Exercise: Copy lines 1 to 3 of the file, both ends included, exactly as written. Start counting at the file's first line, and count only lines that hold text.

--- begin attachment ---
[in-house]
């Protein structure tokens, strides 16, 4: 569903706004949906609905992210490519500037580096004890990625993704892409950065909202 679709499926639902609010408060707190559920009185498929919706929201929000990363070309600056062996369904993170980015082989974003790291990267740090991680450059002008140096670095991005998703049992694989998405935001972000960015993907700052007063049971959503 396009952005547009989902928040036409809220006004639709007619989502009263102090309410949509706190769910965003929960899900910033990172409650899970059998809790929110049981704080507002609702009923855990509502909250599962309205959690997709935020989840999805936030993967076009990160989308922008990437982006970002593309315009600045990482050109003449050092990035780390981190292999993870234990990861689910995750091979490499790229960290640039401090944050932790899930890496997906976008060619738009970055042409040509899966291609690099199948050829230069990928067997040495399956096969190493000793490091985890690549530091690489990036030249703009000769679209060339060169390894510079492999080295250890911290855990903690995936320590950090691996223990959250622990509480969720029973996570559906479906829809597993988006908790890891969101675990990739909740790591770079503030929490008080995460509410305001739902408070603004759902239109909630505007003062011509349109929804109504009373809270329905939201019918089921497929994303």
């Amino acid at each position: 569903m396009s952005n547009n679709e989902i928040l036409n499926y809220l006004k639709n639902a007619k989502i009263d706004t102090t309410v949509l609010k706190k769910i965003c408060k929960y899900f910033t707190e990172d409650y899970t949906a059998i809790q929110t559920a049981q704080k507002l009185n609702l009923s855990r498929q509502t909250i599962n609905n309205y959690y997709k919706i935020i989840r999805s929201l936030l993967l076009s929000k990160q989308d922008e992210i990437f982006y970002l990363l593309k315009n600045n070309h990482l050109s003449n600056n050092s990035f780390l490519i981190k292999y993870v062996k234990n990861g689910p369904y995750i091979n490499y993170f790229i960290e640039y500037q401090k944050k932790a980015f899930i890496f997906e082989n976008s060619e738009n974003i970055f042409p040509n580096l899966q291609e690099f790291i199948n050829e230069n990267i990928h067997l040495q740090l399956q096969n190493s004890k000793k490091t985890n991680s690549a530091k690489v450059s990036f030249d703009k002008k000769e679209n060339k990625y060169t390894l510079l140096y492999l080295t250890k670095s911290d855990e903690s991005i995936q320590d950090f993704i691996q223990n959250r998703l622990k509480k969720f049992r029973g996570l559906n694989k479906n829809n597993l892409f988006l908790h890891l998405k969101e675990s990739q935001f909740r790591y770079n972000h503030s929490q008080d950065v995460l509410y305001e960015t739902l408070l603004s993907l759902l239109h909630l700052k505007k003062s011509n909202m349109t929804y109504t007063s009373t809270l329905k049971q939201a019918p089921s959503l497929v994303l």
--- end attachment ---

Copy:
[in-house]
């Protein structure tokens, strides 16, 4: 569903706004949906609905992210490519500037580096004890990625993704892409950065909202 679709499926639902609010408060707190559920009185498929919706929201929000990363070309600056062996369904993170980015082989974003790291990267740090991680450059002008140096670095991005998703049992694989998405935001972000960015993907700052007063049971959503 396009952005547009989902928040036409809220006004639709007619989502009263102090309410949509706190769910965003929960899900910033990172409650899970059998809790929110049981704080507002609702009923855990509502909250599962309205959690997709935020989840999805936030993967076009990160989308922008990437982006970002593309315009600045990482050109003449050092990035780390981190292999993870234990990861689910995750091979490499790229960290640039401090944050932790899930890496997906976008060619738009970055042409040509899966291609690099199948050829230069990928067997040495399956096969190493000793490091985890690549530091690489990036030249703009000769679209060339060169390894510079492999080295250890911290855990903690995936320590950090691996223990959250622990509480969720029973996570559906479906829809597993988006908790890891969101675990990739909740790591770079503030929490008080995460509410305001739902408070603004759902239109909630505007003062011509349109929804109504009373809270329905939201019918089921497929994303």
């Amino acid at each position: 569903m396009s952005n547009n679709e989902i928040l036409n499926y809220l006004k639709n639902a007619k989502i009263d706004t102090t309410v949509l609010k706190k769910i965003c408060k929960y899900f910033t707190e990172d409650y899970t949906a059998i809790q929110t559920a049981q704080k507002l009185n609702l009923s855990r498929q509502t909250i599962n609905n309205y959690y997709k919706i935020i989840r999805s929201l936030l993967l076009s929000k990160q989308d922008e992210i990437f982006y970002l990363l593309k315009n600045n070309h990482l050109s003449n600056n050092s990035f780390l490519i981190k292999y993870v062996k234990n990861g689910p369904y995750i091979n490499y993170f790229i960290e640039y500037q401090k944050k932790a980015f899930i890496f997906e082989n976008s060619e738009n974003i970055f042409p040509n580096l899966q291609e690099f790291i199948n050829e230069n990267i990928h067997l040495q740090l399956q096969n190493s004890k000793k490091t985890n991680s690549a530091k690489v450059s990036f030249d703009k002008k000769e679209n060339k990625y060169t390894l510079l140096y492999l080295t250890k670095s911290d855990e903690s991005i995936q320590d950090f993704i691996q223990n959250r998703l622990k509480k969720f049992r029973g996570l559906n694989k479906n829809n597993l892409f988006l908790h890891l998405k969101e675990s990739q935001f909740r790591y770079n972000h503030s929490q008080d950065v995460l509410y305001e960015t739902l408070l603004s993907l759902l239109h909630l700052k505007k003062s011509n909202m349109t929804y109504t007063s009373t809270l329905k049971q939201a019918p089921s959503l497929v994303l």